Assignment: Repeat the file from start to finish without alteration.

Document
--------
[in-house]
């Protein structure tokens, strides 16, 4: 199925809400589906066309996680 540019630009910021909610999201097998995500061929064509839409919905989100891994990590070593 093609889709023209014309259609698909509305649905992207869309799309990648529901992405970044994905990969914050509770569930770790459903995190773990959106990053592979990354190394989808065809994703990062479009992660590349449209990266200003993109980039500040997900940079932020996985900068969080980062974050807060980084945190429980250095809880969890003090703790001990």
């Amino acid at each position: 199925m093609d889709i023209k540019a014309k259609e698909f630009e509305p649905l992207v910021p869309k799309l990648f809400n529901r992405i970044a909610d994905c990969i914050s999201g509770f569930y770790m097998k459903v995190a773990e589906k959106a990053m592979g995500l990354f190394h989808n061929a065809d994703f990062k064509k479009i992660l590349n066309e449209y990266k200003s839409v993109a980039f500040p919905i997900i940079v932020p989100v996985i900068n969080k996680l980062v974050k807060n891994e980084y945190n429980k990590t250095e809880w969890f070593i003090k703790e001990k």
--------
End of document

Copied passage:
[in-house]
């Protein structure tokens, strides 16, 4: 199925809400589906066309996680 540019630009910021909610999201097998995500061929064509839409919905989100891994990590070593 093609889709023209014309259609698909509305649905992207869309799309990648529901992405970044994905990969914050509770569930770790459903995190773990959106990053592979990354190394989808065809994703990062479009992660590349449209990266200003993109980039500040997900940079932020996985900068969080980062974050807060980084945190429980250095809880969890003090703790001990």
């Amino acid at each position: 199925m093609d889709i023209k540019a014309k259609e698909f630009e509305p649905l992207v910021p869309k799309l990648f809400n529901r992405i970044a909610d994905c990969i914050s999201g509770f569930y770790m097998k459903v995190a773990e589906k959106a990053m592979g995500l990354f190394h989808n061929a065809d994703f990062k064509k479009i992660l590349n066309e449209y990266k200003s839409v993109a980039f500040p919905i997900i940079v932020p989100v996985i900068n969080k996680l980062v974050k807060n891994e980084y945190n429980k990590t250095e809880w969890f070593i003090k703790e001990k």